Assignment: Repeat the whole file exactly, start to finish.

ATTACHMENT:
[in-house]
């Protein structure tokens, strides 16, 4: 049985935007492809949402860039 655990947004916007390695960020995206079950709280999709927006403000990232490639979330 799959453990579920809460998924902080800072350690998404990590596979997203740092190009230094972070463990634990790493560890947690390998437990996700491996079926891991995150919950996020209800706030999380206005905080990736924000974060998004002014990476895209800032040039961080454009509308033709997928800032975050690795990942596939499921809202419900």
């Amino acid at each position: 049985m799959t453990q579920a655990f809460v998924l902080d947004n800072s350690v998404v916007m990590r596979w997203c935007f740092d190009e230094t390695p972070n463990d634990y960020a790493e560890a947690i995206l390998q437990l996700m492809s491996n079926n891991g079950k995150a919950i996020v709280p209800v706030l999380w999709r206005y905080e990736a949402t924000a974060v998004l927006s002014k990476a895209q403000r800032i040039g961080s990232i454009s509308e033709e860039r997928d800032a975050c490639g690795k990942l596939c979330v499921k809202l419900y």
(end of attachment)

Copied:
[in-house]
């Protein structure tokens, strides 16, 4: 049985935007492809949402860039 655990947004916007390695960020995206079950709280999709927006403000990232490639979330 799959453990579920809460998924902080800072350690998404990590596979997203740092190009230094972070463990634990790493560890947690390998437990996700491996079926891991995150919950996020209800706030999380206005905080990736924000974060998004002014990476895209800032040039961080454009509308033709997928800032975050690795990942596939499921809202419900």
């Amino acid at each position: 049985m799959t453990q579920a655990f809460v998924l902080d947004n800072s350690v998404v916007m990590r596979w997203c935007f740092d190009e230094t390695p972070n463990d634990y960020a790493e560890a947690i995206l390998q437990l996700m492809s491996n079926n891991g079950k995150a919950i996020v709280p209800v706030l999380w999709r206005y905080e990736a949402t924000a974060v998004l927006s002014k990476a895209q403000r800032i040039g961080s990232i454009s509308e033709e860039r997928d800032a975050c490639g690795k990942l596939c979330v499921k809202l419900y």